When it's time to make the big decisions on the nuts and bolts creation of Marvel Comics, people have to Talk to the Hat.
An outstanding industry vet and fashion forward editor, Marvel SVP of Publishing Tom Brevoort is back on CBR News for Marvel's TALK TO THE HAT. Our latest weekly look inside the minds at Marvel spotlights Tom along with his signature pork pie and loads of comics news, views and discussion. Anchored by regular question and answer rounds with the denizens of the CBR Message Boards, each week Brevoort will shake things up with special guest stars, exclusive art reveals and new interactive features.
This week, Tom is happy to open up the floor to fans in a bigger, crazier way than usual – that is to say he's opened up the floor to one specific fan! Chosen from applicants during discussion after last week's column, CBR Message Boarder Sighphi (AKA Omar Padilla) called in this week to grill Brevoort with his own personal question list. From concerns over Marvel's pricing policies to the state of mutants in the Marvel U and from queries of Marvel's submissions policies to the state of Spider-Man as a member of the Future Foundation, Sighphi didn't hold back. So read on and see how one fan handles one of the top editors at Marvel Comics!
Tom Brevoort: Let me start things out this week. Before we get too deep into this, since nobody reading this is going to know a whole lot about you, Omar, tell us a little bit about yourself. When did you start reading the books? What are your past comic experiences?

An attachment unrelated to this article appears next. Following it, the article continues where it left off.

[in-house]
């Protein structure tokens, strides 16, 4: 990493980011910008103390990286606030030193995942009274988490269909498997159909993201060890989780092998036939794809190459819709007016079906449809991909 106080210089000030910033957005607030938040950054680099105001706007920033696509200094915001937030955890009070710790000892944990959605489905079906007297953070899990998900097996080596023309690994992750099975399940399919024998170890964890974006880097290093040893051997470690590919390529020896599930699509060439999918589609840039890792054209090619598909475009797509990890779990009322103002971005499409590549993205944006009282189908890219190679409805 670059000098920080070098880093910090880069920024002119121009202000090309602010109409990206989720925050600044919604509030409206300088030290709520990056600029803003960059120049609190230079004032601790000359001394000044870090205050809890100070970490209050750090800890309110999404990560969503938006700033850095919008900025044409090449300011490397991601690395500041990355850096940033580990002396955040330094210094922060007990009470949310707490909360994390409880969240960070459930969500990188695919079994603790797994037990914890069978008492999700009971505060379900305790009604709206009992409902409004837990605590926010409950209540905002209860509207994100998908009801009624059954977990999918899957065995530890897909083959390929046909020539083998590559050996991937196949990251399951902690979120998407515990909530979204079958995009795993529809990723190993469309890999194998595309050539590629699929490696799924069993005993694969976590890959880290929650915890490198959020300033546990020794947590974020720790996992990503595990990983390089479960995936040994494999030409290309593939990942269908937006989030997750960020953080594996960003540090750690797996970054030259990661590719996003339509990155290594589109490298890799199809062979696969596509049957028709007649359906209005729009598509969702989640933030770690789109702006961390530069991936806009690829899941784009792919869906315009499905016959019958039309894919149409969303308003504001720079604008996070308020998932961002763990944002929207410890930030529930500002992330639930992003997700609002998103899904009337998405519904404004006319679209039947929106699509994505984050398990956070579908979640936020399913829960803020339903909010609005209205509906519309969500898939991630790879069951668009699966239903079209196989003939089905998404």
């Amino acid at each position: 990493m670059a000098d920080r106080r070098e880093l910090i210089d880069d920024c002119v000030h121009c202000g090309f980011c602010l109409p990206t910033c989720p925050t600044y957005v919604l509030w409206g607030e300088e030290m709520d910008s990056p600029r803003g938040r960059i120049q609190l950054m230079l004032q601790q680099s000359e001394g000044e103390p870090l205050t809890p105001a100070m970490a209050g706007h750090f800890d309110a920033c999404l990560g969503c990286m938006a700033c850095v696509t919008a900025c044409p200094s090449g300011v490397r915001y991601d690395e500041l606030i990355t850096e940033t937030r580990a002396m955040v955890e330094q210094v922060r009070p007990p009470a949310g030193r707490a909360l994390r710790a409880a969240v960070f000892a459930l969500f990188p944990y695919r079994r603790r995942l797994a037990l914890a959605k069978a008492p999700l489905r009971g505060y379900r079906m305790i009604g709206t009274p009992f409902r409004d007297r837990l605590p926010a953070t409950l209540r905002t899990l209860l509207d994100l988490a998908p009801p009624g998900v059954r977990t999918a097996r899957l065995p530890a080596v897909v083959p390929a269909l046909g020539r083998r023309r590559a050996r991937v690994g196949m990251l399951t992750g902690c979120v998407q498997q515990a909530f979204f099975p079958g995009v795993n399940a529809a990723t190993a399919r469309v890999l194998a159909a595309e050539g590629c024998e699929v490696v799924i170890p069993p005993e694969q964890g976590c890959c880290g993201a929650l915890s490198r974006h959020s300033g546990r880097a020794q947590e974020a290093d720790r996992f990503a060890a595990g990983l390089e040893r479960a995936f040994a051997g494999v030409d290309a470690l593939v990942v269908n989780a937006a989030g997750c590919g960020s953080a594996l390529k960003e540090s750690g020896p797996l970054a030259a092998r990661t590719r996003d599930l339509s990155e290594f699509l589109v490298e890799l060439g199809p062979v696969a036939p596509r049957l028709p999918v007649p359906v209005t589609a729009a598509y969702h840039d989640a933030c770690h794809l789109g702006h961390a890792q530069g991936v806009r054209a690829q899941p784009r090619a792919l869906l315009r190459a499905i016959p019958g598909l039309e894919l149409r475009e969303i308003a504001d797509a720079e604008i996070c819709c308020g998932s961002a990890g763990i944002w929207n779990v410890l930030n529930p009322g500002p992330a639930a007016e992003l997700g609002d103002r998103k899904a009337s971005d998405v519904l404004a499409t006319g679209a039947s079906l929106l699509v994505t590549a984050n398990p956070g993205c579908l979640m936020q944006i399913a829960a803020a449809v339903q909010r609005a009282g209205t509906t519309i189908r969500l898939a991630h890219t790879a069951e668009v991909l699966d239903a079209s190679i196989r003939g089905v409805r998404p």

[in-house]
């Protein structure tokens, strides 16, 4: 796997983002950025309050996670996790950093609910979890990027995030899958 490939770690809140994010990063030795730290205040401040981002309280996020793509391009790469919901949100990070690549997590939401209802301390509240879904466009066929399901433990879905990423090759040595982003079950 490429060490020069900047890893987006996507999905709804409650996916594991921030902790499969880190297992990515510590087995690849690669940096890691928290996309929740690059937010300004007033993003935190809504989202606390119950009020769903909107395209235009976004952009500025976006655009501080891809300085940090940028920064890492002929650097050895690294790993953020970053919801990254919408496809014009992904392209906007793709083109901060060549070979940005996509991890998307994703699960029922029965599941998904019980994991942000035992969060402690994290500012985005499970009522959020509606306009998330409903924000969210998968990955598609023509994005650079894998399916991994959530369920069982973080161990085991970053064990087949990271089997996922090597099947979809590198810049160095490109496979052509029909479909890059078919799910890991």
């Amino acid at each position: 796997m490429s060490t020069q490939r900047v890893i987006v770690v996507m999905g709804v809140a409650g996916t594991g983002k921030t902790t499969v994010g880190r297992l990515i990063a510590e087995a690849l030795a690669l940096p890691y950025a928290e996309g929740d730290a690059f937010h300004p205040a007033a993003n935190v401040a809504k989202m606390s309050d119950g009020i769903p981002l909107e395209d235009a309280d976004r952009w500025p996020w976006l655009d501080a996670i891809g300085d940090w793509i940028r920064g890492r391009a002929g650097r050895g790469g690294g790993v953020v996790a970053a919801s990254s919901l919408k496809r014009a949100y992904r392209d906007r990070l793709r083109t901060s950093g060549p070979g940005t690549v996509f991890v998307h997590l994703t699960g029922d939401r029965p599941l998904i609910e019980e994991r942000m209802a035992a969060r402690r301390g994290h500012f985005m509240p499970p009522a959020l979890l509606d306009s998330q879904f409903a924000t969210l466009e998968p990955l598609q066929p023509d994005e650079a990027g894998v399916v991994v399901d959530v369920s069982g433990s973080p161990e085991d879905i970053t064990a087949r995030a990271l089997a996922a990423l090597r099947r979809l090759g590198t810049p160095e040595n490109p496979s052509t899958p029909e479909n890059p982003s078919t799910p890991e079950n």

Omar Padilla: I've essentially been reading comic books all my life. The first time I started reading Marvel titles specifically was in 1990 with the first issue of the "Ghost Rider" series with Danny Ketch, a "Wolverine" book where he was in the Savage Land that I don't remember and a "Punisher" book. From those three books, I picked Ghost Rider and Wolverine as my favorite characters to follow. And I've never stopped.
Brevoort: So you've been reading consistently for the last 20 years? You've never stopped or given up?
Padilla: Well, during the late '90s I sort of stopped for a bit and then came back.
Brevoort: What brought you back?
Padilla: What really brought me back was "Civil War." I really liked that concept of hero versus hero over following the rules or doing what's right. The 50-State Initiative and the "Avengers: The Initiative" book – I said it then, and I'll say it now – that's one of the best things that came out of "Civil War." I liked that concept a lot.